Ngozi mine community receive key services

Several non-profit organisations have come together to assist squatters at the Ngozi mine informal settlement, with life-enhancing services which they do not easily have access to. 

The informal settlement also serves as Bulawayo’s main dumpsite.

The organisations, which deal with feeding the hungry, provision of health services to children and elders, legal services and assisting homeless, all came together under one banner called ‘We Are One’.

These consist of ORAP, Kurera Children’s Trust, Dominion Child, EatOut Movement, Nozizwe Mother of Nations Trust, Feed the City, Vision and Purpose, Ngozi Mine church, Do It For The Kids (DITFK), Viking, Baby Heroes and various individuals. 

Lydiah Hakulandaba from EatOut Movement, noted that the initiative, which has been termed ‘Ngozi Week’, is a four day event set to run from December 2 to December 5.

“The We Are One Movement is a national initiative to support the most vulnerable members of our Zimbabwean society, especially in response to the Covid-19 pandemic,” she said.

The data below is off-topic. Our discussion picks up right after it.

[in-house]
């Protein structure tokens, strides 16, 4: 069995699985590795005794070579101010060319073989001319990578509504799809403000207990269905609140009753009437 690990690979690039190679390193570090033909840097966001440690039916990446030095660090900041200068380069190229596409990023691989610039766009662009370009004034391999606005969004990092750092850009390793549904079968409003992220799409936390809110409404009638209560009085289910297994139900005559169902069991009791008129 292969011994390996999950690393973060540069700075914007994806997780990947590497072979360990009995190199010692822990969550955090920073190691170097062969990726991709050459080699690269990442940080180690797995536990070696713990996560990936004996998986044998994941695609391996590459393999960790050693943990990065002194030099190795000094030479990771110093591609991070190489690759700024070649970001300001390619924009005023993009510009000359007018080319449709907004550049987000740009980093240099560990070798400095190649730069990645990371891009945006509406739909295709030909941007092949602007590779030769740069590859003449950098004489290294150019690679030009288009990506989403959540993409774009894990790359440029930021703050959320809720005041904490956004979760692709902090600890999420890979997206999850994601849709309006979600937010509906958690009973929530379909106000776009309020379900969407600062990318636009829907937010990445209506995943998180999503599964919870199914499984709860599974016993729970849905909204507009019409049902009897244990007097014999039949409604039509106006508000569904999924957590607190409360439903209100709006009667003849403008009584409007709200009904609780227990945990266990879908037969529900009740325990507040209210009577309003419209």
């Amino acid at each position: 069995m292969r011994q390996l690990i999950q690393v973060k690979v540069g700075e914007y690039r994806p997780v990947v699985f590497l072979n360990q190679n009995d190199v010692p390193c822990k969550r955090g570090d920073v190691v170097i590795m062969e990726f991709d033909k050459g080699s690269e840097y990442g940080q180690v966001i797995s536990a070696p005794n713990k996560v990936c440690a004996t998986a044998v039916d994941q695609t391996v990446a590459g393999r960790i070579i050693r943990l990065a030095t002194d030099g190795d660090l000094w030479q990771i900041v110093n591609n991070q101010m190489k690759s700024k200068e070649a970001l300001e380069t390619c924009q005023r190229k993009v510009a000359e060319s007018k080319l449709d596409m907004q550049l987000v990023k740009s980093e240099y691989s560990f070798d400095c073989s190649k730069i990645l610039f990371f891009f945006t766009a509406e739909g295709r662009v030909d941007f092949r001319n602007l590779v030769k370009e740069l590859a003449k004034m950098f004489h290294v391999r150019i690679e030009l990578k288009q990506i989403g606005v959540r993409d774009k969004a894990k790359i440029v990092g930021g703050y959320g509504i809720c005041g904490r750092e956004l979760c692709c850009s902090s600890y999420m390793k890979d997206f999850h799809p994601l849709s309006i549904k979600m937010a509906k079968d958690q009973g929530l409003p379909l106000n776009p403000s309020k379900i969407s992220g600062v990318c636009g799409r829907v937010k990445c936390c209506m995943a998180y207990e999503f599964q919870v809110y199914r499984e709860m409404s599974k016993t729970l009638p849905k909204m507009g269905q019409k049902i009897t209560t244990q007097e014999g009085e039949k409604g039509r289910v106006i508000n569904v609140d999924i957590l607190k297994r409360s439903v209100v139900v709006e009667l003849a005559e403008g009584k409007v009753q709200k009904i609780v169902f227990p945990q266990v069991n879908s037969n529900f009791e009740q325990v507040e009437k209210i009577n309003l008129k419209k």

“The We Are One Movement is a collaboration of efforts between organisations, individuals, companies and communities. The national coordination is driven by the EatOut Movement, with support from ORAP, Feed The City Zimbabwe, and the Ministry of Labour and Social Services.”

She highlighted that the services they wish to deliver to the Ngozi Mine dwellers include HIV and AIDS testing, access to sexual reproductive health, birth certificates and ID registration among others. 

“The services we intend to assist the people here with include, among others, general medical and dental consultancy, child services: legal, counselling, education, enhanced livelihoods linkages, advocacy against gender-based violence and youth life skills education, including combating drug abuse.”

Hakuladaba noted that the community, which houses over 250 families, faces various challenges from marginalisation since the community’s presence at the landfill site is not sanctioned by local authorities and thus cannot receive any government or council services. 

“The challenges they face include lack of water, education for the children, food insecurity, lack of access to health, abuse amongst many issues. Children are the most affected as they are still vulnerable and bear the greatest effects of these problems,” said Hakuladaba. 

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